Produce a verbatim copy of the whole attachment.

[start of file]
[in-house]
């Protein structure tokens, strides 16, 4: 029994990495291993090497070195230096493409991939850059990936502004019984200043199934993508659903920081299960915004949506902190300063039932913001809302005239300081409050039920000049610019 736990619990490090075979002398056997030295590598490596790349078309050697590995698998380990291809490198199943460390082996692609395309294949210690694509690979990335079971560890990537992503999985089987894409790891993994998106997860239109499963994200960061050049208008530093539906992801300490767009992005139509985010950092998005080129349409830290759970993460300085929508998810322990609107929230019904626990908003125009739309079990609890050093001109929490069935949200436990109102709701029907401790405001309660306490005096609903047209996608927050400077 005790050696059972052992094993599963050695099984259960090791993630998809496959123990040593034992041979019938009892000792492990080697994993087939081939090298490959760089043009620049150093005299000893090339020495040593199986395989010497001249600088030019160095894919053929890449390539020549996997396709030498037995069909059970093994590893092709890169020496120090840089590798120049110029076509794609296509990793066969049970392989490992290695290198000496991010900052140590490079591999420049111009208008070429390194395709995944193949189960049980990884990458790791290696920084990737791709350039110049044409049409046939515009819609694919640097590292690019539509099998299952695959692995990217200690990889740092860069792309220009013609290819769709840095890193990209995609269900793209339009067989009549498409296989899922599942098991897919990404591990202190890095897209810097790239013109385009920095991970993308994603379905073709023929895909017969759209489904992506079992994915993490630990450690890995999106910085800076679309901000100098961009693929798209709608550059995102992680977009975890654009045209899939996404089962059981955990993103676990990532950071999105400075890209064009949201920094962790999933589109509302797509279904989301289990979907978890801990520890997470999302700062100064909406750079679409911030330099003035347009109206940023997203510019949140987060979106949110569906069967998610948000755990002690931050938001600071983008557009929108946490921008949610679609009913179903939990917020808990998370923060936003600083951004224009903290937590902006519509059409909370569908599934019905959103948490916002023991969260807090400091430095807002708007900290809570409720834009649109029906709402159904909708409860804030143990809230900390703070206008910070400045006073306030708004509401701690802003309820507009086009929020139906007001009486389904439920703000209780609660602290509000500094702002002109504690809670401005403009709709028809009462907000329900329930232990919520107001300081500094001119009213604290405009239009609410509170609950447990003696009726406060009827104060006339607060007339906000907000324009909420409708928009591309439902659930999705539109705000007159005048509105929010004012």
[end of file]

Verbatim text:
[in-house]
């Protein structure tokens, strides 16, 4: 029994990495291993090497070195230096493409991939850059990936502004019984200043199934993508659903920081299960915004949506902190300063039932913001809302005239300081409050039920000049610019 736990619990490090075979002398056997030295590598490596790349078309050697590995698998380990291809490198199943460390082996692609395309294949210690694509690979990335079971560890990537992503999985089987894409790891993994998106997860239109499963994200960061050049208008530093539906992801300490767009992005139509985010950092998005080129349409830290759970993460300085929508998810322990609107929230019904626990908003125009739309079990609890050093001109929490069935949200436990109102709701029907401790405001309660306490005096609903047209996608927050400077 005790050696059972052992094993599963050695099984259960090791993630998809496959123990040593034992041979019938009892000792492990080697994993087939081939090298490959760089043009620049150093005299000893090339020495040593199986395989010497001249600088030019160095894919053929890449390539020549996997396709030498037995069909059970093994590893092709890169020496120090840089590798120049110029076509794609296509990793066969049970392989490992290695290198000496991010900052140590490079591999420049111009208008070429390194395709995944193949189960049980990884990458790791290696920084990737791709350039110049044409049409046939515009819609694919640097590292690019539509099998299952695959692995990217200690990889740092860069792309220009013609290819769709840095890193990209995609269900793209339009067989009549498409296989899922599942098991897919990404591990202190890095897209810097790239013109385009920095991970993308994603379905073709023929895909017969759209489904992506079992994915993490630990450690890995999106910085800076679309901000100098961009693929798209709608550059995102992680977009975890654009045209899939996404089962059981955990993103676990990532950071999105400075890209064009949201920094962790999933589109509302797509279904989301289990979907978890801990520890997470999302700062100064909406750079679409911030330099003035347009109206940023997203510019949140987060979106949110569906069967998610948000755990002690931050938001600071983008557009929108946490921008949610679609009913179903939990917020808990998370923060936003600083951004224009903290937590902006519509059409909370569908599934019905959103948490916002023991969260807090400091430095807002708007900290809570409720834009649109029906709402159904909708409860804030143990809230900390703070206008910070400045006073306030708004509401701690802003309820507009086009929020139906007001009486389904439920703000209780609660602290509000500094702002002109504690809670401005403009709709028809009462907000329900329930232990919520107001300081500094001119009213604290405009239009609410509170609950447990003696009726406060009827104060006339607060007339906000907000324009909420409708928009591309439902659930999705539109705000007159005048509105929010004012």